Hatherly’s introduction to stage racing came at last year’s Pioneer, where he and partner Matt Beers won six of the seven stages and took overall honours in dominant fashion. This year, however, Beers will line up next to Hatherly as a competitor.

On top of their yellow jersey aspirations at the Pioneer, the UCI points on offer are an attractive drawcard. Going into his first year as an Elite category rider in 2019, Hatherly needs to build his global ranking to ensure an all-important start near the front of the UCI World Cup grid.

Like Hatherly, Andreassen is a master technical rider, especially in muddy conditions. Andreassen’s South African training camps over the years have also given him a good understanding of the rugged African terrain and make him a powerful all-rounder. The multiple Junior XCO and Cyclo-Cross World Champion is just 21 years old but has a wealth of experience under his belt.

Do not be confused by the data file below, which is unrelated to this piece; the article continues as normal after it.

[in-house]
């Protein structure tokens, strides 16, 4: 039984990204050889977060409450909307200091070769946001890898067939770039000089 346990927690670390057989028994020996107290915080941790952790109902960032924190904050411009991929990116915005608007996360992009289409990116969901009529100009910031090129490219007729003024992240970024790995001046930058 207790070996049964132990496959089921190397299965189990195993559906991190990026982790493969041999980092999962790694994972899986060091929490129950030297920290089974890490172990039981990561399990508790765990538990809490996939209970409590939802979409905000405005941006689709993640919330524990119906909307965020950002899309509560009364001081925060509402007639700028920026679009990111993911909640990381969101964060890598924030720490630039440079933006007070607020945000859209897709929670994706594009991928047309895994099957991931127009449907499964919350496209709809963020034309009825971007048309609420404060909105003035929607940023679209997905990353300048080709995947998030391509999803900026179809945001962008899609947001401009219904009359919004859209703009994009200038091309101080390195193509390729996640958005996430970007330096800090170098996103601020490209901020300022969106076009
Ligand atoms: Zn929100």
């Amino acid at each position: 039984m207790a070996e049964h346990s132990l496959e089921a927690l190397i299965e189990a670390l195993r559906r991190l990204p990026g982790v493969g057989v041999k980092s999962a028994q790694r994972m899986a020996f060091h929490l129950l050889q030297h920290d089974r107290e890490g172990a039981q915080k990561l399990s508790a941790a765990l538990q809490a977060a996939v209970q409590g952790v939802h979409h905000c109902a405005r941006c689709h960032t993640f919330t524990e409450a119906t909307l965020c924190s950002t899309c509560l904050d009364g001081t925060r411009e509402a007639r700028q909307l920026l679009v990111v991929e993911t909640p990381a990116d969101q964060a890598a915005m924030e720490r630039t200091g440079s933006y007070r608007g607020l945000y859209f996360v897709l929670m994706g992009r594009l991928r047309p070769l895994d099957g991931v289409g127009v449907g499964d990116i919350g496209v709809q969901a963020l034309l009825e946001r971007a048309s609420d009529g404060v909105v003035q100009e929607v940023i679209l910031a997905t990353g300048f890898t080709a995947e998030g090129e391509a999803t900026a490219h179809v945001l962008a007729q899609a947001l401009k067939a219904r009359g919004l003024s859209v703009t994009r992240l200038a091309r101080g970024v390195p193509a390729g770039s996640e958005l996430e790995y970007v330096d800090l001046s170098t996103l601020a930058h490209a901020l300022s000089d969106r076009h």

Seven days of continuous efforts in an unforgiving landscape are daunting but Hatherly is confident he has the racing under control. “It’s all about nurturing your body through each day and not burning any extra matches. To be able to start the next day as fresh as possible, while still having given your all the previous day is a puzzle you need to solve carefully,” says Hatherly.

 

 

Ariane Lüthi Claims Third Swiss Marathon Championship Title

On Sunday morning, 30 September, Team Spur’s Ariane Lüthi lined up in Einsiedeln, Switzerland, close to the southern shores of Lake Zurich for the start of the Swiss Marathon Championships. One hundred kilometers – and over 3,700m of climbing – later the Swiss powerhouse came home ahead of compatriot Esther Süss to reclaim her national jersey in the discipline, adding the 2018 honour to her victories in 2016 and 2013.